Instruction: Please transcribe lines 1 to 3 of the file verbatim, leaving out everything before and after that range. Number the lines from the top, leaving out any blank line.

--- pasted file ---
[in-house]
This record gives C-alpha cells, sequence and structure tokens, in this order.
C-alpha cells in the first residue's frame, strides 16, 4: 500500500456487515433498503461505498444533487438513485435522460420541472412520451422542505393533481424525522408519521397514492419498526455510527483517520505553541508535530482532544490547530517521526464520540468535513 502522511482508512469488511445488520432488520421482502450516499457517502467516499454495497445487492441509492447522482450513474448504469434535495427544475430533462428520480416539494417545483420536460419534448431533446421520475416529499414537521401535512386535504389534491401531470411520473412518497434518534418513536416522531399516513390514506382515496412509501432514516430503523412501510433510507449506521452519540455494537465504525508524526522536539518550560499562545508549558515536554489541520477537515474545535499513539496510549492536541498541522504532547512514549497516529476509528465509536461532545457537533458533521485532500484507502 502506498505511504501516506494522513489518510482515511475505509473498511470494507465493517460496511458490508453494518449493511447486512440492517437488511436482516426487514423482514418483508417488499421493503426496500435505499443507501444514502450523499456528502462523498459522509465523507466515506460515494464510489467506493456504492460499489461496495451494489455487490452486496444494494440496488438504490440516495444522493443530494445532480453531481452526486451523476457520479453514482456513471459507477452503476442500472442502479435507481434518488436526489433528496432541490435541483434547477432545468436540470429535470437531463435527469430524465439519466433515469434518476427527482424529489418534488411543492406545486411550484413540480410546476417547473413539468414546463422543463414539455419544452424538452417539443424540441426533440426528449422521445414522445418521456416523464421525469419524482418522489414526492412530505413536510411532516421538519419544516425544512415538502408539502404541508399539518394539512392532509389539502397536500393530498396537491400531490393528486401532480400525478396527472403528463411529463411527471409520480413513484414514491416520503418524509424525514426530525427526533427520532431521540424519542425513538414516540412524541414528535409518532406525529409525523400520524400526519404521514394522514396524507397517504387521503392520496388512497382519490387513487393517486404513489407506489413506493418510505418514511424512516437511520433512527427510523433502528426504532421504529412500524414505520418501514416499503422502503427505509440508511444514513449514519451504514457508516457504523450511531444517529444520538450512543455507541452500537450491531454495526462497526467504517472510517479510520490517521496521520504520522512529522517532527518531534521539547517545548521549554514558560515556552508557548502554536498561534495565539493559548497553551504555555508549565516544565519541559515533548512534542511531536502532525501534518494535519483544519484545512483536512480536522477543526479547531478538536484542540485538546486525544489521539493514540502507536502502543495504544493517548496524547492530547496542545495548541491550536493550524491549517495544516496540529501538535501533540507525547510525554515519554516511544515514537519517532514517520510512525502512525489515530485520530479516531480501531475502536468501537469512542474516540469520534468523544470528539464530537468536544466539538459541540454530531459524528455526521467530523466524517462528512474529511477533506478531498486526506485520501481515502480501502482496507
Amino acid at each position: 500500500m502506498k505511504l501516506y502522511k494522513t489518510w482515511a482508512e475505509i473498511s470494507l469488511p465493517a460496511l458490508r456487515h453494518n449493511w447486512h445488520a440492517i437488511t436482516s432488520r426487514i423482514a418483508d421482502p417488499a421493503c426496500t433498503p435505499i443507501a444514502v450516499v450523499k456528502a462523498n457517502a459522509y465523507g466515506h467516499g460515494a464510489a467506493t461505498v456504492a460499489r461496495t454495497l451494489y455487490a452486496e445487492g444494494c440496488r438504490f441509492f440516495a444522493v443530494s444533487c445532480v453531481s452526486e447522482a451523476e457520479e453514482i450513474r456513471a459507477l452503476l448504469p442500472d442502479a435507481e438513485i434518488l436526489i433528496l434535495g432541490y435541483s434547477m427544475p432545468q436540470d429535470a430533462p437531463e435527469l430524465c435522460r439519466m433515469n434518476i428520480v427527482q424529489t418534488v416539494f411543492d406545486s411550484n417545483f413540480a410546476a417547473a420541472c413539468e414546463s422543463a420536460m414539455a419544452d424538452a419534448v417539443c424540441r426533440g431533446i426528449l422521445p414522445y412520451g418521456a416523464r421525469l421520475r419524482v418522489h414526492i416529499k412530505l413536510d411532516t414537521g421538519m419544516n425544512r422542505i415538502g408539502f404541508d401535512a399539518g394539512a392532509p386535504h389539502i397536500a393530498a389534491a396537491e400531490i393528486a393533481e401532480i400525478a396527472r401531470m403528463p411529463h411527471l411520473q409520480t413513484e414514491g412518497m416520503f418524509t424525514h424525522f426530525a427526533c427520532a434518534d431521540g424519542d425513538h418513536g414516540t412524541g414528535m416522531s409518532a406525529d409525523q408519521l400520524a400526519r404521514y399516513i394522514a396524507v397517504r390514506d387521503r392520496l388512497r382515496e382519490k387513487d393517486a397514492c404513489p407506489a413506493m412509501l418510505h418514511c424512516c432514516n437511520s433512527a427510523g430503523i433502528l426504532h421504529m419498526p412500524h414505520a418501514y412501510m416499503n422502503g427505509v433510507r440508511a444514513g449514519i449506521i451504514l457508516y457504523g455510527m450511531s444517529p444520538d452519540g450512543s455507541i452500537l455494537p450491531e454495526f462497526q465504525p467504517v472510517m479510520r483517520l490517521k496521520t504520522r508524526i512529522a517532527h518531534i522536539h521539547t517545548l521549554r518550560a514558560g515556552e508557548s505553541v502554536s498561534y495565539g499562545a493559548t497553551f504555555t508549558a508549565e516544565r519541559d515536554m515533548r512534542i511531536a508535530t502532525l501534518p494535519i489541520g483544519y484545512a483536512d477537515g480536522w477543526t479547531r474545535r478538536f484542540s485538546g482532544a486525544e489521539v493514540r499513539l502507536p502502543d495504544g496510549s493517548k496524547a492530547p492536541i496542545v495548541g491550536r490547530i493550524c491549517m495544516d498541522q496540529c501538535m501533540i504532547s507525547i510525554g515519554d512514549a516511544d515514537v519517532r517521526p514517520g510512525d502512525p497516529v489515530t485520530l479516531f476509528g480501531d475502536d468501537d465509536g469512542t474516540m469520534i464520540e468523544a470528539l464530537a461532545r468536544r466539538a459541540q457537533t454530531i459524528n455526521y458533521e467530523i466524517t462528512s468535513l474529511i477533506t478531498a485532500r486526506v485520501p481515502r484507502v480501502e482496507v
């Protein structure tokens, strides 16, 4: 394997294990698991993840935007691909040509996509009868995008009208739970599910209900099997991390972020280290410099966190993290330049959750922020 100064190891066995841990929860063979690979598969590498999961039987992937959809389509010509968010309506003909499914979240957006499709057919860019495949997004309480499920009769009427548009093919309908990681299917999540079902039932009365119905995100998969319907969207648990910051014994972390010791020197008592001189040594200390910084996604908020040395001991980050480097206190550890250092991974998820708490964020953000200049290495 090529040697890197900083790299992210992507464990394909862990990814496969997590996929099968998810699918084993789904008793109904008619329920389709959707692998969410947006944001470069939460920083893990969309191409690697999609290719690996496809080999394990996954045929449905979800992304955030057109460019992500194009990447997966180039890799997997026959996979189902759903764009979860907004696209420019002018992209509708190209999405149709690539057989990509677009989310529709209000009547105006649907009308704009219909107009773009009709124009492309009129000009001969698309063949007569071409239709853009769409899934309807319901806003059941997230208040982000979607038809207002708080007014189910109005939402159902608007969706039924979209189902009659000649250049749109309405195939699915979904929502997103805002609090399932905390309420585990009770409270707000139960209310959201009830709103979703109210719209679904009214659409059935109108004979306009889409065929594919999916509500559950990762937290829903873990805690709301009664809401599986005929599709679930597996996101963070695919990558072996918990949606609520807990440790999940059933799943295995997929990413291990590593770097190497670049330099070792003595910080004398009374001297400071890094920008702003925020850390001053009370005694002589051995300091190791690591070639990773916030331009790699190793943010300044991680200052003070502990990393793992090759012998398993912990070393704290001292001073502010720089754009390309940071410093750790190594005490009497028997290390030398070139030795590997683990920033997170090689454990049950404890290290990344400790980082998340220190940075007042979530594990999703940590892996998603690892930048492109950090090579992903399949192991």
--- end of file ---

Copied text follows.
[in-house]
This record gives C-alpha cells, sequence and structure tokens, in this order.
C-alpha cells in the first residue's frame, strides 16, 4: 500500500456487515433498503461505498444533487438513485435522460420541472412520451422542505393533481424525522408519521397514492419498526455510527483517520505553541508535530482532544490547530517521526464520540468535513 502522511482508512469488511445488520432488520421482502450516499457517502467516499454495497445487492441509492447522482450513474448504469434535495427544475430533462428520480416539494417545483420536460419534448431533446421520475416529499414537521401535512386535504389534491401531470411520473412518497434518534418513536416522531399516513390514506382515496412509501432514516430503523412501510433510507449506521452519540455494537465504525508524526522536539518550560499562545508549558515536554489541520477537515474545535499513539496510549492536541498541522504532547512514549497516529476509528465509536461532545457537533458533521485532500484507502 502506498505511504501516506494522513489518510482515511475505509473498511470494507465493517460496511458490508453494518449493511447486512440492517437488511436482516426487514423482514418483508417488499421493503426496500435505499443507501444514502450523499456528502462523498459522509465523507466515506460515494464510489467506493456504492460499489461496495451494489455487490452486496444494494440496488438504490440516495444522493443530494445532480453531481452526486451523476457520479453514482456513471459507477452503476442500472442502479435507481434518488436526489433528496432541490435541483434547477432545468436540470429535470437531463435527469430524465439519466433515469434518476427527482424529489418534488411543492406545486411550484413540480410546476417547473413539468414546463422543463414539455419544452424538452417539443424540441426533440426528449422521445414522445418521456416523464421525469419524482418522489414526492412530505413536510411532516421538519419544516425544512415538502408539502404541508399539518394539512392532509389539502397536500393530498396537491400531490393528486401532480400525478396527472403528463411529463411527471409520480413513484414514491416520503418524509424525514426530525427526533427520532431521540424519542425513538414516540412524541414528535409518532406525529409525523400520524400526519404521514394522514396524507397517504387521503392520496388512497382519490387513487393517486404513489407506489413506493418510505418514511424512516437511520433512527427510523433502528426504532421504529412500524414505520418501514416499503422502503427505509440508511444514513449514519451504514457508516457504523450511531444517529444520538450512543455507541452500537450491531454495526462497526467504517472510517479510520490517521496521520504520522512529522517532527518531534521539547517545548521549554514558560515556552508557548502554536498561534495565539493559548497553551504555555508549565516544565519541559515533548512534542511531536502532525501534518494535519483544519484545512483536512480536522477543526479547531478538536484542540485538546486525544489521539493514540502507536502502543495504544493517548496524547492530547496542545495548541491550536493550524491549517495544516496540529501538535501533540507525547510525554515519554516511544515514537519517532514517520510512525502512525489515530485520530479516531480501531475502536468501537469512542474516540469520534468523544470528539464530537468536544466539538459541540454530531459524528455526521467530523466524517462528512474529511477533506478531498486526506485520501481515502480501502482496507